Ultra-high I/O numbers such as those posted in glossy ad campaigns are *theoretical* only and not real-world numbers.
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Old August 24th, 2009, 12:00 AM   #5
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Quote:
Originally Posted by Robert Lane View Post
Assuming you're creating a software-RAID in Disk Utility this is something I've been testing for years on various configs and have the answer you need:

Unlike a hardware RAID there is overhead created in the OS to merge and maintain multiple drives in the RAID setup, and there is a diminishing point of return. Anything beyond 128K becomes too heavy a workload for a software RAID and I/O speeds drop significantly
Thank you for the information, Robert. Very useful. I had the RAID setup at 256k block size, however I have only been running basic tests (and backing up my projects/video on another drive as well) - so I can reformat the two drives as such. For the record they are 1TB WD Caviar Blacks.... not Seagates (I've usually purchased Seagate but some recent drives have had higher rates/reviews on failure for various reasons).

RAID via Disk Utility is my only option at the moment until I can find additional editing/authoring projects than the one I have currently :) Thanks again for the useful info!
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Old August 24th, 2009, 08:07 AM   #6
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Quote:
Originally Posted by Robert Lane View Post
I don't know what benchmarking utility you're using to get these kind of numbers but they're far from accurate. The fastest any RAID into a single Mac desktop has ever tested - even using 4Gb Fiber cards such as the ATTO 42ES is around 450 MB/s. That's using the AJA System Test and the BlackMagic benchmarking utility - both of which accurately replicate the I/O environment used in video editing.

There are some eSATA RAID's that start out with very high READ speeds (above 500 MB/s) but since there is no cache available on the controller cards (the only cache available lives on the HDD's themselves) that speed can't stay constant and typically falls to around 280 MB/s during the course of editing/renders.

Ultra-high I/O numbers such as those posted in glossy ad campaigns are *theoretical* only and not real-world numbers.
I didn't say anything about a raid system. I was talking about one component. If each of the six sata channels could be saturated with a single device, a raid 0 system on a Mac Pro would be limited by the controller hardware to about 1000 MBPS. Currently the best SLC based SSD drives could do about 800 MBPS with six drives in raid 0.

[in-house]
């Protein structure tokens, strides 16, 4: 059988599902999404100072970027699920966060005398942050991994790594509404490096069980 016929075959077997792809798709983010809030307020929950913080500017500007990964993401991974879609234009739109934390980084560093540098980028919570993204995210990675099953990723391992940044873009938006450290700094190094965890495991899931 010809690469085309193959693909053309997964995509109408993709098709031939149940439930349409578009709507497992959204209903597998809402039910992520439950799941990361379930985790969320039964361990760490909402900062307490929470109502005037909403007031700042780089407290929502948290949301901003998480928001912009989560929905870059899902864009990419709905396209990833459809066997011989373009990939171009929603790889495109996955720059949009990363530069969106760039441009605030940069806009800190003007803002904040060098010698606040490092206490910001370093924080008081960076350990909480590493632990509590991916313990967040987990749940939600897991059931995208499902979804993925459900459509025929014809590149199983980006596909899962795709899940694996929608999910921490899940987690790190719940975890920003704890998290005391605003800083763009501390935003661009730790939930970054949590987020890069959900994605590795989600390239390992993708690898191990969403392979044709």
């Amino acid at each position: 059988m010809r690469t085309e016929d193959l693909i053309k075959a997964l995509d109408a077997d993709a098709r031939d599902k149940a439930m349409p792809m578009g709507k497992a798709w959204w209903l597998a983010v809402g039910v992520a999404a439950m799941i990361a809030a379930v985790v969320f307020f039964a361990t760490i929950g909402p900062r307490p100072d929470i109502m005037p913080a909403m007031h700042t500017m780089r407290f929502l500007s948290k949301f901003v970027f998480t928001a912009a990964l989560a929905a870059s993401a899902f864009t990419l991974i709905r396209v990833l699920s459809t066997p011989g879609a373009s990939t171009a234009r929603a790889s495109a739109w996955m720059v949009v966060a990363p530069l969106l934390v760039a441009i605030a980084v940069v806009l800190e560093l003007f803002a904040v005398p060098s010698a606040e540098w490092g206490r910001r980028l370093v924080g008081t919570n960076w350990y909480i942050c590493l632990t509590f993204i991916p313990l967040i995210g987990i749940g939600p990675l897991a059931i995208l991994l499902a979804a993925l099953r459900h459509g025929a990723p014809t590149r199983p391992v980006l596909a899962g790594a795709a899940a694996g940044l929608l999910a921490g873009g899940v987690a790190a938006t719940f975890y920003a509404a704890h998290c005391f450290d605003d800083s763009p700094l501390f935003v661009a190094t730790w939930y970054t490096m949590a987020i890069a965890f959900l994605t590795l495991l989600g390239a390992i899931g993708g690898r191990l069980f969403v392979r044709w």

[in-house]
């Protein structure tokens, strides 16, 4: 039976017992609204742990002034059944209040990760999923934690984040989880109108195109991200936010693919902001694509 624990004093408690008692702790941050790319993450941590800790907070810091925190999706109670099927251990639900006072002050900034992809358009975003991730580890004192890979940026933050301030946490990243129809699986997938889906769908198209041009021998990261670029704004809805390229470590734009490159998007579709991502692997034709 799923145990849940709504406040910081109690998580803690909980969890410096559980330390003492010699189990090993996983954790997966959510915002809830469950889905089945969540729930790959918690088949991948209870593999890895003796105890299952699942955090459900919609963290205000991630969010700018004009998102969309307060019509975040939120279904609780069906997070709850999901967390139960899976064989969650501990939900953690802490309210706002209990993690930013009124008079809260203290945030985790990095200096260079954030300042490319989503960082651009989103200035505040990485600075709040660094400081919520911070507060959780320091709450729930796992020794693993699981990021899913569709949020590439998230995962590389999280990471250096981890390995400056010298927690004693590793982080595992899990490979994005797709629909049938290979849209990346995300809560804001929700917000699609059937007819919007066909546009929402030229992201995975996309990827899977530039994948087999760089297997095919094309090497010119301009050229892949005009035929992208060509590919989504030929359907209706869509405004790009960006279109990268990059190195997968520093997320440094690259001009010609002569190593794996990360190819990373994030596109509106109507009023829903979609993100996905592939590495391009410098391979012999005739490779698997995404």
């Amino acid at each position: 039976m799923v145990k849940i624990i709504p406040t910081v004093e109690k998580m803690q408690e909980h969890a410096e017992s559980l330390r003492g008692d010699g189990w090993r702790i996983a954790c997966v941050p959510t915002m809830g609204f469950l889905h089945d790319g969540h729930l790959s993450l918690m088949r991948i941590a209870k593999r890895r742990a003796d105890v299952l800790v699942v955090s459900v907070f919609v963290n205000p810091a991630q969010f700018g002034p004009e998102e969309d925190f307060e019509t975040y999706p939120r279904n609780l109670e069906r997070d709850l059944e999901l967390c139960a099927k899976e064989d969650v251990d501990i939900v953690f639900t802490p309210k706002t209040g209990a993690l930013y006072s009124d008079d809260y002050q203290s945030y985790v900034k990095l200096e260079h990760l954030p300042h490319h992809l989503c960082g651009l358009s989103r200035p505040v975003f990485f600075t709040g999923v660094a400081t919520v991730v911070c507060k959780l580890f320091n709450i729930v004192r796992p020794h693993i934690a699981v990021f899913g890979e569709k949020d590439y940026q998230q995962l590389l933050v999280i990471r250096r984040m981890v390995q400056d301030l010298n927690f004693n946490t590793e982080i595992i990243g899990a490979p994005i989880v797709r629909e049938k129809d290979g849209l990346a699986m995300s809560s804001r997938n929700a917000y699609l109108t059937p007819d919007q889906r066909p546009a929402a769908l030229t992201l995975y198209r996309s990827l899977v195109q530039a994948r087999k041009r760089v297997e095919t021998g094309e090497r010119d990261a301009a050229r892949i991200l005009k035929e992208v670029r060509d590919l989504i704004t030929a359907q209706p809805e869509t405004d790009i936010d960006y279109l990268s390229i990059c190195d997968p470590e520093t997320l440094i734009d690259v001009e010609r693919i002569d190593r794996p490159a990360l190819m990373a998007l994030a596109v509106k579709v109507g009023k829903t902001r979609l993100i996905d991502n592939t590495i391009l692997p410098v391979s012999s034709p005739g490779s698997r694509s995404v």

Plenty of high end raid system run over 500 MBPS. SATA drives are hardly high-end Again, I was talking about a component.

Also, Fiber channel and a separate multi user file server is going to slow things down. Two highpoint 4322 PCI cards each connected to eight SAS drives will be considerably faster. There's a test with 16 Intel SML SSD drives with two adaptec cards that use the same iop as the 4322 that do 2.2GBPS.

I'll add that most of the better RAID system sold for video editing are simply the Highpoint 4322, two high quality SAS to SATA cables, and a nice box like the ProAvio. That's $600 + $120 + $500 + $800 to $1200 for drives. I guess the 3X-4X markup is for burn-in and support. If the support is very good, perhaps it's worth it for some people.
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Old August 24th, 2009, 12:24 PM   #7
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... Two highpoint 4322 PCI cards each connected to eight SAS drives will be considerably faster. There's a test with 16 Intel SML SSD drives with two adaptec cards that use the same iop as the 4322 that do 2.2GBPS.
The H.P. cards are amazing - and reliable - as we've tested a handful. Unfortunately not everyone can give up (2) PCIe slots to make this uber-fast I/O environment which is why we always test around a single HBA.

I will say, that for all the shortcomings of eSATA that the dual 4322 setup is the best bang for the buck with respect to IO speeds; it's too bad they haven't figured out a way to put cache on the controller cards so that they can hold onto those speeds instead of ramping down over time.
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Old August 31st, 2009, 06:16 PM   #8
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A lot of the latter discussion is beyond my resources, but was interesting to read nonetheless :-) Thanks for the responses everyone.